Macrophage infiltration of electrospun polyester fibers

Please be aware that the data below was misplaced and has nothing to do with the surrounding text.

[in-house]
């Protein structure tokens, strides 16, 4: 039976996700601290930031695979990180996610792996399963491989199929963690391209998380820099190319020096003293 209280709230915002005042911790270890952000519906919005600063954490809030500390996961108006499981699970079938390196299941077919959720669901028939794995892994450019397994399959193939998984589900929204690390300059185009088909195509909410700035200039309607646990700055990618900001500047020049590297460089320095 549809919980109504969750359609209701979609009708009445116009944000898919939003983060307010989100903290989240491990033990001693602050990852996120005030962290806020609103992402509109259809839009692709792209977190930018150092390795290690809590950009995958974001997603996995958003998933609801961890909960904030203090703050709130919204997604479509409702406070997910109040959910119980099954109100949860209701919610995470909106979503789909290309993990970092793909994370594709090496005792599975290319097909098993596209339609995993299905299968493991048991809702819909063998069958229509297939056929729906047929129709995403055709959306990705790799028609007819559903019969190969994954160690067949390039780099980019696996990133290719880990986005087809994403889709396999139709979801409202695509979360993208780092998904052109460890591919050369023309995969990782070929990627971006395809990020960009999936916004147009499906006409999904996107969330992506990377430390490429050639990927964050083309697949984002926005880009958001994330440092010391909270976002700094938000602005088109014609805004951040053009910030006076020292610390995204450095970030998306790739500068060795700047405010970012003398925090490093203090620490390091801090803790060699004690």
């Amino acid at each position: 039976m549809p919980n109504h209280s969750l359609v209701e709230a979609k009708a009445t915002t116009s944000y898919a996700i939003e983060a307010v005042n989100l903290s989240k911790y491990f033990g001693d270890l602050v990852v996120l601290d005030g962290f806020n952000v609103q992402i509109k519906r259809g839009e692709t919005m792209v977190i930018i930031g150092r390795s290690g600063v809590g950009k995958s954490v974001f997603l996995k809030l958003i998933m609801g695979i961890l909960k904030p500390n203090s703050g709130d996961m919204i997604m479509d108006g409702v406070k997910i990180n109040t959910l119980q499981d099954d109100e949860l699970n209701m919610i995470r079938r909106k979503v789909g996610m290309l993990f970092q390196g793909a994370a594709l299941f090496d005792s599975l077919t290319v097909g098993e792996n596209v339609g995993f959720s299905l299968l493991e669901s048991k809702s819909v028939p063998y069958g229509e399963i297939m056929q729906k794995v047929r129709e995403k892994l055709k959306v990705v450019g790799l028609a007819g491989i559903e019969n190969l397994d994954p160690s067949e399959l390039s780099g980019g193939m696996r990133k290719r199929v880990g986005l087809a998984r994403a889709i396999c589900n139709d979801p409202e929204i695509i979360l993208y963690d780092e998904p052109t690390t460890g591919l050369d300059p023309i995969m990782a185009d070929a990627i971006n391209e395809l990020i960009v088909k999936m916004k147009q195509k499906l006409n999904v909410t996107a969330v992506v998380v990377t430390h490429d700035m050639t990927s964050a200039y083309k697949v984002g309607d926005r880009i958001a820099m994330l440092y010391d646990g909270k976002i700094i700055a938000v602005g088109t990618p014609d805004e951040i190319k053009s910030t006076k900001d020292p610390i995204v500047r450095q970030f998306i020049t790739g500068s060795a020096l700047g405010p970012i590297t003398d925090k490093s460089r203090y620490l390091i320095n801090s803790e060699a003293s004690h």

Electrospun fibrous polylactide (PLA) membranes have been widely used for peritendinous anti-adhesion, but their degradation may lead to granuloma formation triggered by macrophages as the result of a foreign body reaction. To understand and solve this problem in peritendinous anti-adhesion, the effects of electrospun fibrous PLA membranes (PLA-M) and the mechanism by which macrophages elicit a foreign body reaction should be elaborated. Thus, the purpose of this study was to evaluate the ability of PLA-M and ibuprofen (IBU)-loaded fibrous PLA membranes (IBU/PLA-M) to prevent adhesion/granuloma formation around the tendon, and to understand the mechanism of macrophage infiltration. The results showed that PLA-M and IBU/PLA-M were porous and that IBU could be sustainably released from IBU/PLA-M. The adhesion and proliferation of RAW264.7 macrophages were worse on the surface of IBU/PLA-M than on PLA-M. After implantation around the tendon, IBU/PLA-M had higher anti-adhesion and tendon healing scores than PLA-M. Furthermore, PLA-M was able to promote macrophage infiltration, neovascularization, TNF-α expression and collagen III deposition to a greater extent than IBU/PLA-M. Consequently, these results show that macrophages can be triggered by PLA-M which subsequently leads to inflammation and granuloma formation, while IBU/PLA-M results in enhanced anti-inflammation and anti-adhesion effects when compared to PLA-M, by reducing macrophage infiltration.